9. Use audio and online courses for the first 100 words and basic grammar. After that they should only be used for reference and nothing more. There are a lot of study materials: Pimsleur, Rosetta Stone, Berlitz, DuoLingo, etc. These courses are great for getting you from absolutely no ability in a language to being able to speak basic sentences and phrases within a few days time. They’re also good for teaching the most fundamental vocabulary (words such as: the, I, you, eat, want, thanks, etc.).
But the weakness of study materials is that they don’t allow for much useful practice. The greatest return on investment in language learning is forcing yourself to speak and communicate with others, and when you’re sitting in your bedroom with a book or a software program, you’re not being forced to formulate meaning and significance in the new language on the spot. Instead, you’re encouraged to parrot and copy concepts and patterns you’ve observed elsewhere in the materials. As mentioned before, I feel that these are two different types of learning and one is far more useful than the other.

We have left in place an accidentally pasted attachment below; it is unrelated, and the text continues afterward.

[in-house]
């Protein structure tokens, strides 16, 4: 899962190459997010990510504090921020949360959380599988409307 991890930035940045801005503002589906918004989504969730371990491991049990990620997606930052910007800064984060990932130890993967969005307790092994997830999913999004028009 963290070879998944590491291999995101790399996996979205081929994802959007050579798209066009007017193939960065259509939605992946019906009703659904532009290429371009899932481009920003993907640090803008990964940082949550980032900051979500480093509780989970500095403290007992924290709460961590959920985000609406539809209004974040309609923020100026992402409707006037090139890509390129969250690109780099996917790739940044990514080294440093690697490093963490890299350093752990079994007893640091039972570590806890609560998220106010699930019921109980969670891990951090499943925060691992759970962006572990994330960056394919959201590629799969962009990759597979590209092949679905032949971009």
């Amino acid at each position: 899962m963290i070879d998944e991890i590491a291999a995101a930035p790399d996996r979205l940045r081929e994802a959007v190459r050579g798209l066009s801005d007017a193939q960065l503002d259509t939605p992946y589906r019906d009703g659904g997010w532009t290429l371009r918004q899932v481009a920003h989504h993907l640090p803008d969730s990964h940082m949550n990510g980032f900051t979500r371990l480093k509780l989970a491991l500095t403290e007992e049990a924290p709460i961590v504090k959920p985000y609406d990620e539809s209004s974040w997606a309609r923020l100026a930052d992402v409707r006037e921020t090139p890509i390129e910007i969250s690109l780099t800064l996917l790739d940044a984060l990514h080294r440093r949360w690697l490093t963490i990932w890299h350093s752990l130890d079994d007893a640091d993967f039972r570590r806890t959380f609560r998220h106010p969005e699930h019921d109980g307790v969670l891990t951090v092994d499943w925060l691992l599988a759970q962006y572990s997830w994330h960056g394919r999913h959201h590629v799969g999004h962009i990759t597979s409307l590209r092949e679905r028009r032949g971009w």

10. After the first 100 words, focus on becoming conversational. Studies have shown that the most common 100 words in any language account for 50% of all spoken communication. The most common 1,000 words account for 80% of all spoken communication. The most common 3,000 words account for 99% of communication. In other words, there are some serious diminishing returns from learning more vocabulary. I probably only know 500-1,000 words in Spanish and in most conversations I never have to stop and look a word up in my phone.
The basic grammar should get you speaking fundamental sentences within a matter of days.
“Where is the restaurant?”
“I want to meet your friend.”
“How old is your sister?”
“Did you like the movie?”